Final touches like landscaping and outdoor structures such as a porch, deck or patio enhance your home’s curb appeal. But if you opt for elaborate landscape design or outdoor living spaces, it can really jack up the cost. The NAHB also includes items like the driveway and final site cleanup in this category.
Before you can break ground, you’ll need the proper permits. Building permit fees, impact fees, water and sewer inspection fees and architectural and engineering plans may seem like small details, but these costs run into the thousands.
Additional Construction Cost Factors
One of the biggest factors in calculating the final cost of a home build is location. According to the 2020 U.S .census report, the most expensive region in the U.S. to build a home is the West, followed by the Northeast, Midwest and South. Fees and other site work costs vary by city, county and state, so be sure to do your homework when choosing a location for your new home.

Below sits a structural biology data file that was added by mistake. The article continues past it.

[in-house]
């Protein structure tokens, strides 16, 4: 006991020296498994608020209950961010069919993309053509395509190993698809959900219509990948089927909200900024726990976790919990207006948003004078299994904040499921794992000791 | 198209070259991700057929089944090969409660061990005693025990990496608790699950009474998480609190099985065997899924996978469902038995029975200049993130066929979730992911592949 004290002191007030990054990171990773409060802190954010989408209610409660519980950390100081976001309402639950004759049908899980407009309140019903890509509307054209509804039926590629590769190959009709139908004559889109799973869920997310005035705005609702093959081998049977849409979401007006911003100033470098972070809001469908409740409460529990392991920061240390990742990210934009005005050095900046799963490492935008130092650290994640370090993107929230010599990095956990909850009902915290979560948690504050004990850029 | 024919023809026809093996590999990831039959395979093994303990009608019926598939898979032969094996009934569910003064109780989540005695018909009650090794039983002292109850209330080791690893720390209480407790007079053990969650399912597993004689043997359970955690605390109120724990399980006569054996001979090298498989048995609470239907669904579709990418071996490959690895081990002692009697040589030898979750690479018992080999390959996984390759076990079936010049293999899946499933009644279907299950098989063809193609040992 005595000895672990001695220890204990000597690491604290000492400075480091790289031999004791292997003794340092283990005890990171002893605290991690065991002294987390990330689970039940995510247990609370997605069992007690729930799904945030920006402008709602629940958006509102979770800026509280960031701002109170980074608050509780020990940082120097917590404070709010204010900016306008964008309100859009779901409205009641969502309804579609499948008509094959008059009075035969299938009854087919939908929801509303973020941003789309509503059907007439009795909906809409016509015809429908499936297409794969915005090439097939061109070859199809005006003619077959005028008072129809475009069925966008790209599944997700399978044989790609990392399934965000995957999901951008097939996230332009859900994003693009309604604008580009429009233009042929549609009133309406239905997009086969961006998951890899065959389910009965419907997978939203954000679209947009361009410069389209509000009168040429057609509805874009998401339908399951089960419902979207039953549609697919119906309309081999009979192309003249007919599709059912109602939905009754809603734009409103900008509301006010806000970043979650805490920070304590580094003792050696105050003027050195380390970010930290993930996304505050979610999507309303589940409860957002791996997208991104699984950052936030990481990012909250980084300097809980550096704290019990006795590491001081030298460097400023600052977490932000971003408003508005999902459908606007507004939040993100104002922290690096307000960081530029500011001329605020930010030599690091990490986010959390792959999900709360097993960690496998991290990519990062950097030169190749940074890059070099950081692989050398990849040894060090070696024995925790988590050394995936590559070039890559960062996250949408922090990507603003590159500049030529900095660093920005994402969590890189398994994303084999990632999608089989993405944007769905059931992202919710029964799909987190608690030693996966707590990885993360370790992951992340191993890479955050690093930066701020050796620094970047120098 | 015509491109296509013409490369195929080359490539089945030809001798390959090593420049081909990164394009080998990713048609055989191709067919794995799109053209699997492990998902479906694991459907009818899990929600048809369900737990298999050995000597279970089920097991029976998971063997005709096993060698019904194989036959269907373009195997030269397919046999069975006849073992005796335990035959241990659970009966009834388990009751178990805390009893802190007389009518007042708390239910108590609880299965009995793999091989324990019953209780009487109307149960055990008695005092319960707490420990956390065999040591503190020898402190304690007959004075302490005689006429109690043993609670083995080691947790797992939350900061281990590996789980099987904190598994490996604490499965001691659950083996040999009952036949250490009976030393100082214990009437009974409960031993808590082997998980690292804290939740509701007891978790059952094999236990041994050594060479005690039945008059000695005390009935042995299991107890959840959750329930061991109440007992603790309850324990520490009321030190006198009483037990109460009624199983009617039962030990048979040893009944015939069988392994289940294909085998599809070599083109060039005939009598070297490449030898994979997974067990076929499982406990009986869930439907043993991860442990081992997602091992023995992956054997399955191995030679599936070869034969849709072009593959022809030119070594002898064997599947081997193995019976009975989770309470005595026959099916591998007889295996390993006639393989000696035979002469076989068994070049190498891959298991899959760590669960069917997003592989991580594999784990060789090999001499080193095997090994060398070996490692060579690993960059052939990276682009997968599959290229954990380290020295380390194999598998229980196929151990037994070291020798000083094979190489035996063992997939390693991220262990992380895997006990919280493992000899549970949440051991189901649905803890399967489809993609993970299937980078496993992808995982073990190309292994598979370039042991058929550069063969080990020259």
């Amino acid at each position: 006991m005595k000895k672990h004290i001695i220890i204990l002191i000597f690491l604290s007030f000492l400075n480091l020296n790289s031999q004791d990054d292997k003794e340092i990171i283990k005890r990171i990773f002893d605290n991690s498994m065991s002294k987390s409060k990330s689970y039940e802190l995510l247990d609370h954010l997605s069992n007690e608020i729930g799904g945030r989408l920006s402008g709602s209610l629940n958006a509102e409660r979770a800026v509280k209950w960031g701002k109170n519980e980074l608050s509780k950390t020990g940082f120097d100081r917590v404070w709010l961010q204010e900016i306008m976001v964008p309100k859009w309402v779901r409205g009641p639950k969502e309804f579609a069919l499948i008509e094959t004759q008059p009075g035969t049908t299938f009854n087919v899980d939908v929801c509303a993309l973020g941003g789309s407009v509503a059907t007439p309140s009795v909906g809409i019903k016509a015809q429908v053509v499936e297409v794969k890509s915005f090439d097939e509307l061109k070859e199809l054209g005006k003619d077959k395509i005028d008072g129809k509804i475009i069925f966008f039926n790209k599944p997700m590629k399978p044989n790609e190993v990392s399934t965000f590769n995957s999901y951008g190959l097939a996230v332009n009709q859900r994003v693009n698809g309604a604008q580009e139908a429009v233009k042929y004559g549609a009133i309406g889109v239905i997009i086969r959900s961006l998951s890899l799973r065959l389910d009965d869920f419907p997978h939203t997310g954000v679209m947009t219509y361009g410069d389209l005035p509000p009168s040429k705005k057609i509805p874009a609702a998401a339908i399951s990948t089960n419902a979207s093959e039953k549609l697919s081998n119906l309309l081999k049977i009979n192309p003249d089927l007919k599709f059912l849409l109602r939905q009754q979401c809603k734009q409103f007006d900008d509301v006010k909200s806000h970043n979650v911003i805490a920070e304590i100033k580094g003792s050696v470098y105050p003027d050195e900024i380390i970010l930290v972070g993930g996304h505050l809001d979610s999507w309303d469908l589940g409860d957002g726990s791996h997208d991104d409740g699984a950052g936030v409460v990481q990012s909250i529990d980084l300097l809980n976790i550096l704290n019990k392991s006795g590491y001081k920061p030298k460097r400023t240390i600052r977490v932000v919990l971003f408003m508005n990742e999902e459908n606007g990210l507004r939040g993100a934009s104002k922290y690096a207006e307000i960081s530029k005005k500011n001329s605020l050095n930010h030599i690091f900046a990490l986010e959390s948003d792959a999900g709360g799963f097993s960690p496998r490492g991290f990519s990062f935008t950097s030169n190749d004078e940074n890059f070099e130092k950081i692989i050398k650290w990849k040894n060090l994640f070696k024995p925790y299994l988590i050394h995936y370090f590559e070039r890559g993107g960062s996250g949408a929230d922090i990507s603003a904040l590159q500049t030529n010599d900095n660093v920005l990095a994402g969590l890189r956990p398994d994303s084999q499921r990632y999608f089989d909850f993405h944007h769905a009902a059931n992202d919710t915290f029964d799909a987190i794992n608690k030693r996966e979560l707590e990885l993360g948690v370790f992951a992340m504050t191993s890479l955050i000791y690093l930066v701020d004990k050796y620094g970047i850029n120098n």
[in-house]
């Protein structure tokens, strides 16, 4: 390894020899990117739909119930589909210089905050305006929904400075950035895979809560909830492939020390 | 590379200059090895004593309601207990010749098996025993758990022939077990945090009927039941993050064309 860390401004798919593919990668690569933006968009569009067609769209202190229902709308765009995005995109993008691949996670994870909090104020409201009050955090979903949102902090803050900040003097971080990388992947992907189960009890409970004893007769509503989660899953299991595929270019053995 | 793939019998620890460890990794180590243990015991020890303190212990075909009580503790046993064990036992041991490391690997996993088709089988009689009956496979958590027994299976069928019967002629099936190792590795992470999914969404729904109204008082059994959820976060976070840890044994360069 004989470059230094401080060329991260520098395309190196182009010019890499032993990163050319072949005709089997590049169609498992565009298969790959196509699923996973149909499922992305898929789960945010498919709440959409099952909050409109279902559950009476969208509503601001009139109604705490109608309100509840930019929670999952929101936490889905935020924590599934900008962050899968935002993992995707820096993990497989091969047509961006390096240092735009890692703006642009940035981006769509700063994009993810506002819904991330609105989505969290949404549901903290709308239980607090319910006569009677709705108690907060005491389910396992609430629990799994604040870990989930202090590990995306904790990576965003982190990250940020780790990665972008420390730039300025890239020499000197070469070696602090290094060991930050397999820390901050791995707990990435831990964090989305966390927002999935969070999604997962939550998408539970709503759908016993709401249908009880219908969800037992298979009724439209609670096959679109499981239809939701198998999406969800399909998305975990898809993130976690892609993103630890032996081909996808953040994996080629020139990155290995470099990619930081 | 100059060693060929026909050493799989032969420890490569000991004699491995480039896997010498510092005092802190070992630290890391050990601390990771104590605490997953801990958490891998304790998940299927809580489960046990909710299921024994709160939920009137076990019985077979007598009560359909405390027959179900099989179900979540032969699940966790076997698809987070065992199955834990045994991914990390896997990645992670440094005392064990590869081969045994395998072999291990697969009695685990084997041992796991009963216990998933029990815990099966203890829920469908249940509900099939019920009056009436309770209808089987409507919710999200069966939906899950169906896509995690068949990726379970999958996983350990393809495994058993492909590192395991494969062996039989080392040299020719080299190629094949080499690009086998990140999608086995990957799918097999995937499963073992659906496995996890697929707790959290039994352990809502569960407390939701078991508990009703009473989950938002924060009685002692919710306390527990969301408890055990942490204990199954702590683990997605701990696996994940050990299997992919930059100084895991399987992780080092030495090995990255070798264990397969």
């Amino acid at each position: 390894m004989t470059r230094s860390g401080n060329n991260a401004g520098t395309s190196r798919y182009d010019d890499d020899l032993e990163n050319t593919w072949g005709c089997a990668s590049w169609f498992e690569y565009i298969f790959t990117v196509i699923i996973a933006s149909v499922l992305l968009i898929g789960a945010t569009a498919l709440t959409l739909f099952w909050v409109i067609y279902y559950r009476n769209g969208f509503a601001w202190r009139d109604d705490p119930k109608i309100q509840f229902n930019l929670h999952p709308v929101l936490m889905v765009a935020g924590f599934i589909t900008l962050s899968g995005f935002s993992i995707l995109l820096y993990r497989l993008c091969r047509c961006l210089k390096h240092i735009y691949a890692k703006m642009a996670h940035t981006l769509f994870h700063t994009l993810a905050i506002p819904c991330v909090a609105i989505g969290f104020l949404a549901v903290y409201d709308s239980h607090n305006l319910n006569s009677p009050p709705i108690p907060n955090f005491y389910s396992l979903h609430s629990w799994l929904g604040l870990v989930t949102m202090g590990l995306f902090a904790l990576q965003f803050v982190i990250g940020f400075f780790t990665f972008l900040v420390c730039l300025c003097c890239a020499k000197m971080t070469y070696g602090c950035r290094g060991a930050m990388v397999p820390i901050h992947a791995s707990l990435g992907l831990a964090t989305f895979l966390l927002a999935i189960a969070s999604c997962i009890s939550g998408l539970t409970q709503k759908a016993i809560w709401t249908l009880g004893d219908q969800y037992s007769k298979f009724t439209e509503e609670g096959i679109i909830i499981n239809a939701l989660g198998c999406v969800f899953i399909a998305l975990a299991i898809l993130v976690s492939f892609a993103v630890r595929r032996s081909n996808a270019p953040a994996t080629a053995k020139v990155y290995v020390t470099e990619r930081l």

If you decide to build in a rural area, you may encounter additional costs for installing a septic system or sewer hookup; propane for heating; electric and telephone line hookups; and building a long lane to connect with the main road.
Unsurprisingly, the square footage of your new home impacts the total construction cost. And yet, small two-bedroom homes in A-list cities finished with high-end materials and appliances can cost the same as slab houses three times the size in less expensive regions of the U.S. built with cheaper materials.
A custom home, designed to your specifications by an architect and built by a general contractor, costs more than purchasing a home from a developer in a planned subdivision offering several models. Because the developer is building multiple houses at the same time, many costs can be kept in check. But the customization of your home is limited to details like internal finishes and landscaping.